If students arrive late for an examination because of circumstances beyond their control such as being involved in a traffic accident, having their vehicles breakdown etc. they will have the chance to show evidence of their misfortune to the Chief Invigilator. The directive to the Chief Invigilator is simple: we err on the side of compassion and shall allow late-comers to enter the examination venue if they (late-comers) are able to show even one piece of evident in support of their case.

However, in fairness to the rest of the candidates taking the same paper, no extra time shall be given to any late-comers being allowed to sit for their examination regardless of which category of penalty that these students will receive. In some cases the Chief Invigilator will use a quarantine area for the late-comers.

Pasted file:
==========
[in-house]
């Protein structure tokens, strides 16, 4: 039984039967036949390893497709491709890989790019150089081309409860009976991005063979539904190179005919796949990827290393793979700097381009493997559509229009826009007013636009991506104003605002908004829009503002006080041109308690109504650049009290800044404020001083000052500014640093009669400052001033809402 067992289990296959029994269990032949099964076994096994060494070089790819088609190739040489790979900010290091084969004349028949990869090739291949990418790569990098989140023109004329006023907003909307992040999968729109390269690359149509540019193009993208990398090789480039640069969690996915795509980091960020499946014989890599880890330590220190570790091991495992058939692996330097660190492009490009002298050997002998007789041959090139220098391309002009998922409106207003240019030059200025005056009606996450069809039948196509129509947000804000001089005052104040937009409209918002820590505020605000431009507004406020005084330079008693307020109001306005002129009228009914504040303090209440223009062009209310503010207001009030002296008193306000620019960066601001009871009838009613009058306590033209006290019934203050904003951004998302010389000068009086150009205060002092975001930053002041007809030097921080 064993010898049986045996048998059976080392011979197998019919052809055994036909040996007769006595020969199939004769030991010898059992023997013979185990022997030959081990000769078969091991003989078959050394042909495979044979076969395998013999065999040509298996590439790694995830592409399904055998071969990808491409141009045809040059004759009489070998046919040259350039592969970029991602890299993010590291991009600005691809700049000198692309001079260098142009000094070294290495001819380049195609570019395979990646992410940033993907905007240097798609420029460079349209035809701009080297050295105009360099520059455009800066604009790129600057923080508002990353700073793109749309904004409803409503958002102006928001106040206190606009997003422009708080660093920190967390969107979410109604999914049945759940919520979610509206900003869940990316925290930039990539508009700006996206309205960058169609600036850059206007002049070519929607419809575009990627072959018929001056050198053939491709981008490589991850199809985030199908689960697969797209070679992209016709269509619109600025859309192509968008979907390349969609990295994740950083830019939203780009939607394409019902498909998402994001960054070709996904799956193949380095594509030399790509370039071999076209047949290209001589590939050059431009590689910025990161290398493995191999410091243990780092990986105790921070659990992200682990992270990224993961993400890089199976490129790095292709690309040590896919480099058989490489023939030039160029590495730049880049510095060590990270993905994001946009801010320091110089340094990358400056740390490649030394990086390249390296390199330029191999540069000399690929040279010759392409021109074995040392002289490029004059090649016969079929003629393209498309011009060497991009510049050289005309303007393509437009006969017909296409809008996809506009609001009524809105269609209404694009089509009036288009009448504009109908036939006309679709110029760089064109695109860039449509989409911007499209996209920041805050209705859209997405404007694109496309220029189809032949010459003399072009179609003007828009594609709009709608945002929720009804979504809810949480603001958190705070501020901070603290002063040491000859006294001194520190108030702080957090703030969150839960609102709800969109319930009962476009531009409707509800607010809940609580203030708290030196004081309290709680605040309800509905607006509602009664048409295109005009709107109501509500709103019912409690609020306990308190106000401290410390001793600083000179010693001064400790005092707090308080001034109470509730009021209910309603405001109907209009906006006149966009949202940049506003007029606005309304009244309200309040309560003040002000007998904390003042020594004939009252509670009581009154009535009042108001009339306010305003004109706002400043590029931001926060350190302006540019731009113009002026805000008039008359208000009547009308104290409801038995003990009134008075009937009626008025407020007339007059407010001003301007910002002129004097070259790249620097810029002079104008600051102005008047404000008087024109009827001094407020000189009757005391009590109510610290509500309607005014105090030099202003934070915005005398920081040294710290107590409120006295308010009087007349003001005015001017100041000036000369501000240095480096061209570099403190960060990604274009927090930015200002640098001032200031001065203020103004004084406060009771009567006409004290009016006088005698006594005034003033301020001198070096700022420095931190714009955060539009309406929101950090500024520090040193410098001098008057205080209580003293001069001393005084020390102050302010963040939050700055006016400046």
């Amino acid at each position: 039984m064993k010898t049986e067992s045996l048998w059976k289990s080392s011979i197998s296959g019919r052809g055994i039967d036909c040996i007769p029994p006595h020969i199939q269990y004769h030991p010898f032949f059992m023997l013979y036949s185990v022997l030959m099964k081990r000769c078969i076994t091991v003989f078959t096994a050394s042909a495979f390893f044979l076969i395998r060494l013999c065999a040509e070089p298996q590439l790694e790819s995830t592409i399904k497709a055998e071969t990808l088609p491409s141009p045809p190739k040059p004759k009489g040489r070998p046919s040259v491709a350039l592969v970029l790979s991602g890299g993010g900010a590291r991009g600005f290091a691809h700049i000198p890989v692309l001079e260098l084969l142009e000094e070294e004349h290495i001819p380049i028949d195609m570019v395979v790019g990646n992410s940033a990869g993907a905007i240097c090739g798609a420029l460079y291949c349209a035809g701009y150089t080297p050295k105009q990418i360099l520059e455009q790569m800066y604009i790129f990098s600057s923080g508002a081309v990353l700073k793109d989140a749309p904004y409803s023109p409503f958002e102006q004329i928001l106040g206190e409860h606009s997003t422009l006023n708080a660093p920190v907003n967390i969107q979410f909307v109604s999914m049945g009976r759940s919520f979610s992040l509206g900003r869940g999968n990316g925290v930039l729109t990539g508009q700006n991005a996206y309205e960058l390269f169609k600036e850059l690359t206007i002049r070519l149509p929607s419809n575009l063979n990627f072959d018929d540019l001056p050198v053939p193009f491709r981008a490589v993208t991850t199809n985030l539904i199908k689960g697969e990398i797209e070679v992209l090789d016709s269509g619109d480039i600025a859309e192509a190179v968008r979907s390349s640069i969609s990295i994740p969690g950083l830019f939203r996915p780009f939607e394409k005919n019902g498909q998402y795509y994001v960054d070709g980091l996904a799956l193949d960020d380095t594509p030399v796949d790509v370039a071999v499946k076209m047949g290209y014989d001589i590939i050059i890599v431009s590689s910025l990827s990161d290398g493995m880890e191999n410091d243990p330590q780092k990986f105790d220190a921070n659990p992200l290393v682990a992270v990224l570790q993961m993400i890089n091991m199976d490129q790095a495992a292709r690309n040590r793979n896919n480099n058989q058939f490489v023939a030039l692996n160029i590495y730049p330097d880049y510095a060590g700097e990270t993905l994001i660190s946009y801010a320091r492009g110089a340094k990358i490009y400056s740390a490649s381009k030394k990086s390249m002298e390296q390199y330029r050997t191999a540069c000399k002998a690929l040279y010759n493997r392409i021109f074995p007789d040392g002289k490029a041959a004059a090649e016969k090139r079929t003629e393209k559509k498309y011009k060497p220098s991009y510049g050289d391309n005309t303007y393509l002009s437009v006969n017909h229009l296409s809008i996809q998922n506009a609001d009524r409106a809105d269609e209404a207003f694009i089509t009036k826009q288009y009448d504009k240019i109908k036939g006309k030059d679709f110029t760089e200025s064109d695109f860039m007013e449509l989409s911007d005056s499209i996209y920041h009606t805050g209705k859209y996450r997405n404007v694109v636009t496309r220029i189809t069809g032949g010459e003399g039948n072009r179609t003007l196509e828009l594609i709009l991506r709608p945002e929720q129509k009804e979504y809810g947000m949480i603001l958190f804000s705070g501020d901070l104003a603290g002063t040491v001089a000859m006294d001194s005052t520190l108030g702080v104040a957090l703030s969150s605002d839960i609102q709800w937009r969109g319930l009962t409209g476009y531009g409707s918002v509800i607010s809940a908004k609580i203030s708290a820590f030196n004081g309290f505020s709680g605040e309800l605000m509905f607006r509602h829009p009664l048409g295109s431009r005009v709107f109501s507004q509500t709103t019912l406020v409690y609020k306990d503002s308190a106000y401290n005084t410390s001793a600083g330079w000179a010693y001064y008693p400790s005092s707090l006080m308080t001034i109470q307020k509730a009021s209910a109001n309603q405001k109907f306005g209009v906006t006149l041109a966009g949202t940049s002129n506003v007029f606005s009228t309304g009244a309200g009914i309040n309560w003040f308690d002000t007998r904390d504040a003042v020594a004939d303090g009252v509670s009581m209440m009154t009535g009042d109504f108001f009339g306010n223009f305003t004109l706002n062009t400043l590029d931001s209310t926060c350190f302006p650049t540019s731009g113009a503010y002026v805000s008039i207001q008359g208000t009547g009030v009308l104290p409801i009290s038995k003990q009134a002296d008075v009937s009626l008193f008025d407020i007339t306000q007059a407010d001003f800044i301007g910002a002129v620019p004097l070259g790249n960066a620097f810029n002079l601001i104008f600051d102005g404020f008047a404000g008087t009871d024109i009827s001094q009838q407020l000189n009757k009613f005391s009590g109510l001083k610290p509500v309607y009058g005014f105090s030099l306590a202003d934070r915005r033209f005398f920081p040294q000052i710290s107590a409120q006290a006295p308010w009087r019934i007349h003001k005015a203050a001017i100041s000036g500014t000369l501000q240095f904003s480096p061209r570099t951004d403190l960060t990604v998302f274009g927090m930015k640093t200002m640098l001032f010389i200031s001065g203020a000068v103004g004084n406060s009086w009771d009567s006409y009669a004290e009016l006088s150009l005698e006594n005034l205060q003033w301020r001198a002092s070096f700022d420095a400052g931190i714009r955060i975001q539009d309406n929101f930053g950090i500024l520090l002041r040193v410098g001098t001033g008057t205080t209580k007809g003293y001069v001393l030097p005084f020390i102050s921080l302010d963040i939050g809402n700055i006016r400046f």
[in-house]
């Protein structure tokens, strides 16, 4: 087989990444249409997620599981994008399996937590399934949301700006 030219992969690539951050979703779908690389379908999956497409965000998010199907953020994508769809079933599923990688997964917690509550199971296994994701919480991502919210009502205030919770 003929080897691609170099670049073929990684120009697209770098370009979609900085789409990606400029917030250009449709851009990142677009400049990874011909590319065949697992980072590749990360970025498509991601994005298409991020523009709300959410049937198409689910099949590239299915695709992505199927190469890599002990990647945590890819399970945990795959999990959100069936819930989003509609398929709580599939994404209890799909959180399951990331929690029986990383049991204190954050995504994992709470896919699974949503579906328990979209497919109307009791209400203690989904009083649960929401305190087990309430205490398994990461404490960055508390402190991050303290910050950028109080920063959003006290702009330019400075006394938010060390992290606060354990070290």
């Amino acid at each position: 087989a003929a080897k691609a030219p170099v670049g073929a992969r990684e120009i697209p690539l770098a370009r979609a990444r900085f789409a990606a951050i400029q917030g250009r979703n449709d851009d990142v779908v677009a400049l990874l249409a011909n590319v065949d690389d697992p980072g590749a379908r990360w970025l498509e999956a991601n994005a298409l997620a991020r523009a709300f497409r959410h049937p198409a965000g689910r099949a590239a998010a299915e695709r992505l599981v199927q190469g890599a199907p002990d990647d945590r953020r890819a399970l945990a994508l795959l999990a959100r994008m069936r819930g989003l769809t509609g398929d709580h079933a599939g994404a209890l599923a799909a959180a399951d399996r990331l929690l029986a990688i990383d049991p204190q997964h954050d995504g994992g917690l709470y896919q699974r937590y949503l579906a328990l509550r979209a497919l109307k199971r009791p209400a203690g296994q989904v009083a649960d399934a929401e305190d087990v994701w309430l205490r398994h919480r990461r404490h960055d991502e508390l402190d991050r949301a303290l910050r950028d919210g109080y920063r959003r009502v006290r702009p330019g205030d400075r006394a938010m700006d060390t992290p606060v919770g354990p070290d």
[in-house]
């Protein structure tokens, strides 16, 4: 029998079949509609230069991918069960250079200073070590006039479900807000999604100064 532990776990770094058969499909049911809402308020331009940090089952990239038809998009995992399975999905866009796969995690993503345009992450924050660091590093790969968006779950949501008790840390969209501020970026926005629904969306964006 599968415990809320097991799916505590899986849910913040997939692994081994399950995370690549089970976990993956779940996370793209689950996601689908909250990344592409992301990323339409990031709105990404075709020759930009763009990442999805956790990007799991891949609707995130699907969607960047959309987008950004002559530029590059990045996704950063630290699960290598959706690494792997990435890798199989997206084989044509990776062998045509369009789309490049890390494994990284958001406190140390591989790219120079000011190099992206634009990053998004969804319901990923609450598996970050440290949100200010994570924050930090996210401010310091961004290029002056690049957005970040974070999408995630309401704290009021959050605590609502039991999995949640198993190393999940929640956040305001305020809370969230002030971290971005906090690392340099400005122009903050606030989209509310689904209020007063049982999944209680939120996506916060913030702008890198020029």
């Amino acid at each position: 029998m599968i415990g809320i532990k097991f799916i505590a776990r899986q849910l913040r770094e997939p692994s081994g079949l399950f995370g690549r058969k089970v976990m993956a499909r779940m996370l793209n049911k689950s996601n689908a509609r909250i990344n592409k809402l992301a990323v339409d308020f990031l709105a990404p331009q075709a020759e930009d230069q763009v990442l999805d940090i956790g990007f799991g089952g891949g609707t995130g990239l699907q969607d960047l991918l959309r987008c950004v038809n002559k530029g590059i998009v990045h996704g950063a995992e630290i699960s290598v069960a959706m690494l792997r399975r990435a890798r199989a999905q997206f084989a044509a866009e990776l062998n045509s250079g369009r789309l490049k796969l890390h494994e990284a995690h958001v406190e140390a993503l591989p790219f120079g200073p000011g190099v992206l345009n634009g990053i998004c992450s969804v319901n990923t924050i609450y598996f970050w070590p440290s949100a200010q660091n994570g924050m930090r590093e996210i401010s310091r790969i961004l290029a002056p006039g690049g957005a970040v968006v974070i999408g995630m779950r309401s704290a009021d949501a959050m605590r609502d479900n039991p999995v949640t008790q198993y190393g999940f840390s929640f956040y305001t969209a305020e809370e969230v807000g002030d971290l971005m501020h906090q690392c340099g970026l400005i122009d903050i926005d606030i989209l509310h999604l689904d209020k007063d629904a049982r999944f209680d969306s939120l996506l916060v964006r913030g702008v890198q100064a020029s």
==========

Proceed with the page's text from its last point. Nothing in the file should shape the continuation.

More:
As in all cases, there is an avenue to appeal. In this case an Examination Appeal Board has been set up to hear all appeal cases prior to the main Examination Board meetings. Any finding of the Examination Appeal Board shall be considered as final and not subject to further appeal. Hence students who need to file an appeal shall need to adhere to the timeline for such a process.

In view of the power of electronic gadgets and mobile phones today, we have now disallowed the use of all electronic devices apart from such equipment as calculators of the authorised models into the examination venue.

Please refer to the email sent to all users on July 14, 2016 for further information on the new examination rules and regulations.

To all diploma students taking their final examination I wish you good luck!